The first free election in Egypt's history has captured headlines worldwide with its unexpected runoff between a Mubarak regime figure and a Muslim Brotherhood leader.
Less known is that 17 Coptic evangelical leaders met with five Muslim Brotherhood counterparts at the Brotherhood's headquarters on February 28, and crafted a joint statement of common values, which both sides agree the new Egyptian constitution and government should uphold. Evangelicals comprise a minority of Egyptian Christians, almost 90 percent of whom are Coptic Orthodox.
The 10-point agreement touches on historically controversial issues, including citizenship, religious freedom, the construction and repair of churches, equality of opportunity, and the application of Shari'ah law.
Christianity Today probed these issues more deeply with representatives from both parties in order to create the explainer below.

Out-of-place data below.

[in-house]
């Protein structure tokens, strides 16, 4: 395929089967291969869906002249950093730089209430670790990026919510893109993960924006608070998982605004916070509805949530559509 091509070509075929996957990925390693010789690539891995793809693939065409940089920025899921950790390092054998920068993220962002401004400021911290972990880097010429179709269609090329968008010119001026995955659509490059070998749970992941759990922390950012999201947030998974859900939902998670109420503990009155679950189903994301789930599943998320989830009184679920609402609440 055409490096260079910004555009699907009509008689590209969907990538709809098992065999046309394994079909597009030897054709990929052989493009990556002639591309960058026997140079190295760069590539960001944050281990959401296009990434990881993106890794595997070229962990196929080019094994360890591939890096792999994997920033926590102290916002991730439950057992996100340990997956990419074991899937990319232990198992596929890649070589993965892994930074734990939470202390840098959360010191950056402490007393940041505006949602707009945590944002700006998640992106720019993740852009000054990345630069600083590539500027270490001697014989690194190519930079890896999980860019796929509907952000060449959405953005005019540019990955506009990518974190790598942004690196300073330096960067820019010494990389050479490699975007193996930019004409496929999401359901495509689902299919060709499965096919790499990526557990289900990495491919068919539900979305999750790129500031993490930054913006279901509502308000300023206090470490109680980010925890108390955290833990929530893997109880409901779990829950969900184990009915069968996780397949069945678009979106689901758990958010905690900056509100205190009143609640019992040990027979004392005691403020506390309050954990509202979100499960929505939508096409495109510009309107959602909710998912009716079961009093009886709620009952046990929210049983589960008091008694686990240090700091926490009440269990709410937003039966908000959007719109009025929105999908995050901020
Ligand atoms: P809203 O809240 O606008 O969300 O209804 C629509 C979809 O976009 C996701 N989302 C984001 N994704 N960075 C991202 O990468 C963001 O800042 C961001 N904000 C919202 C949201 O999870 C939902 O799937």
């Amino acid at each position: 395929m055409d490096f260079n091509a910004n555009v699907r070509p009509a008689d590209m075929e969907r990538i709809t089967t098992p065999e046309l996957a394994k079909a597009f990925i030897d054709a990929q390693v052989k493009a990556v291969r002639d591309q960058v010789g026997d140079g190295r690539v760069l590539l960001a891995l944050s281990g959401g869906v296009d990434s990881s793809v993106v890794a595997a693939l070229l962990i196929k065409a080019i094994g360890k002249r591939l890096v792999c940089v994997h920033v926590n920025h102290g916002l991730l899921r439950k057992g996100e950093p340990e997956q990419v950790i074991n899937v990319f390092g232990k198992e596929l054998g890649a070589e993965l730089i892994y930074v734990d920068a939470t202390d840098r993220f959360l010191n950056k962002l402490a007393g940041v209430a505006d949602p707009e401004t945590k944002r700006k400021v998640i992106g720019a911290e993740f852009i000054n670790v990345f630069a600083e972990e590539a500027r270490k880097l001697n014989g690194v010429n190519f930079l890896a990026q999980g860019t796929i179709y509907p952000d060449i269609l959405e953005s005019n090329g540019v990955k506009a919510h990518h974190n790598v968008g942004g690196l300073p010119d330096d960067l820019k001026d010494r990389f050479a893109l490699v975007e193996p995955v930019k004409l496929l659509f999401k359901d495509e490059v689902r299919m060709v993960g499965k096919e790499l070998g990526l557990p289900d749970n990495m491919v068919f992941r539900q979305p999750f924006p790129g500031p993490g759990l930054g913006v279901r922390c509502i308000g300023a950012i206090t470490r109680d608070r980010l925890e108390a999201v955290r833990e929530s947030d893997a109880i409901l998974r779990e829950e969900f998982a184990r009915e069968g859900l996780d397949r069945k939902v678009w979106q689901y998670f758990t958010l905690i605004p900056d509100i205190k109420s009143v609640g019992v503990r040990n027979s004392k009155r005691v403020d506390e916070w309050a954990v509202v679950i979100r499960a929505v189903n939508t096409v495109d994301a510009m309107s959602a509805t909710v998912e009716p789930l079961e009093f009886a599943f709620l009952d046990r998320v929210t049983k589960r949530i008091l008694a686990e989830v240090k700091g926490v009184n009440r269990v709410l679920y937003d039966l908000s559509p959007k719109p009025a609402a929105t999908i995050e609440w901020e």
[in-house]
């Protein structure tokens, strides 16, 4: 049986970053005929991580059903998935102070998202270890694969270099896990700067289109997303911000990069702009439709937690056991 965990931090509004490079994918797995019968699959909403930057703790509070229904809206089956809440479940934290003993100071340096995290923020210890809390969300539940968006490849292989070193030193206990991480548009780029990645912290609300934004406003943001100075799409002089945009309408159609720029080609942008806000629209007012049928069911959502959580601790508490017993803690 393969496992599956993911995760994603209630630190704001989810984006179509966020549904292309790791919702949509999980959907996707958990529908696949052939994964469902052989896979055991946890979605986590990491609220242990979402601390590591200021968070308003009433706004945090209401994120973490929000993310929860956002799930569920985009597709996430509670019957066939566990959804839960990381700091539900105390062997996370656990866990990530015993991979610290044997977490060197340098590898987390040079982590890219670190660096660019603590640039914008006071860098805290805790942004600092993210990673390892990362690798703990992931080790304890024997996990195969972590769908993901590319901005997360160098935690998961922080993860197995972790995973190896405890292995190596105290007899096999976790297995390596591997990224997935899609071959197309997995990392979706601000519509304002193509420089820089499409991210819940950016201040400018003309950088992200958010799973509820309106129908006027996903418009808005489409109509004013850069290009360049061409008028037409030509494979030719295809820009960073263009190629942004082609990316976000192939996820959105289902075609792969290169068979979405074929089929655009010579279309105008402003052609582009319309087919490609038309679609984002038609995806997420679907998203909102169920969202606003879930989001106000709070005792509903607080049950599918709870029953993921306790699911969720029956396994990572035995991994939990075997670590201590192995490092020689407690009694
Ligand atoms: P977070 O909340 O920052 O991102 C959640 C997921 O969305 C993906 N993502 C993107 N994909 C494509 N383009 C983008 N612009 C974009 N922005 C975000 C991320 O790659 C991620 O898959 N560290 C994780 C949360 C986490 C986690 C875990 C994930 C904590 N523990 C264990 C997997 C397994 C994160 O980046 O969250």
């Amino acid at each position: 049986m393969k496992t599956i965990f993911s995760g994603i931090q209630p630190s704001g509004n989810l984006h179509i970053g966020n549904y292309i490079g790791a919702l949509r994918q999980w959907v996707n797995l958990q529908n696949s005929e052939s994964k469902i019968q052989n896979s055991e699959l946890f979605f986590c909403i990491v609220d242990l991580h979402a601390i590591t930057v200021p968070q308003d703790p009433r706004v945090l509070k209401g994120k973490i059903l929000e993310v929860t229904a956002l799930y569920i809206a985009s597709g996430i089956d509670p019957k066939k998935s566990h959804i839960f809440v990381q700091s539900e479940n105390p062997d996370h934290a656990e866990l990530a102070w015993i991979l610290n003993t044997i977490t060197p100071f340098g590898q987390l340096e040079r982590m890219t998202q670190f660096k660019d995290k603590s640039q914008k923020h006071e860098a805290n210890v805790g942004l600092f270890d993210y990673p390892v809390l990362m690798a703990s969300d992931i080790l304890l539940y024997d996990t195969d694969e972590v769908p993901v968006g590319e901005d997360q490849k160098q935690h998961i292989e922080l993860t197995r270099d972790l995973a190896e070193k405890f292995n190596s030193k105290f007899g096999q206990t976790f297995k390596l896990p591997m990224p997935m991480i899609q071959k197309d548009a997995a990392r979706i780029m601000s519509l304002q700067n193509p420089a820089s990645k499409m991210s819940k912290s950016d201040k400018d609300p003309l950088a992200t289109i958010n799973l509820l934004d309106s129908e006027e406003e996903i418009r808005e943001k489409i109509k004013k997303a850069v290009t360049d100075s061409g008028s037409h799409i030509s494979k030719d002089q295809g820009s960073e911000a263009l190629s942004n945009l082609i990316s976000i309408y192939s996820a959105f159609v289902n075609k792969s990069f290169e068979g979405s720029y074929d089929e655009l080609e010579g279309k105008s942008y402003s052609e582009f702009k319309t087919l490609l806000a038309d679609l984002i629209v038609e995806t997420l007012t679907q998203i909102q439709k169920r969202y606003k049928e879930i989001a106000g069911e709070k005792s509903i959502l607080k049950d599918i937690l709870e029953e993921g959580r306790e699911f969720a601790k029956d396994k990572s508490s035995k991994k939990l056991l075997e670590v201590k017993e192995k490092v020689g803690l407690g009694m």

Andrea Zaki is vice president of the Protestant Churches of Egypt and general director of the Coptic Evangelical Organization for Social Services.
Mahmoud Ghozlan is the official spokesman for the Muslim Brotherhood.
Did Egyptian evangelicals signal agreement with Shari'ah law?
Yes, though it is more complicated than that. Article Two of the pre-revolutionary Egyptian constitution stipulated that Islam is the religion of the state and the principles of Islamic Shari'ah are the primary source for legislation.
Almost no Egyptians—liberal, Christian, or otherwise—call for the cancelation of this article. Debate surrounds the word "principles" rather than the more restrictive "rules," and whether or not the article should be amended to allow non-Muslims to rule on personal and family affairs according to their scriptures.
Zaki: "There is a major difference ...1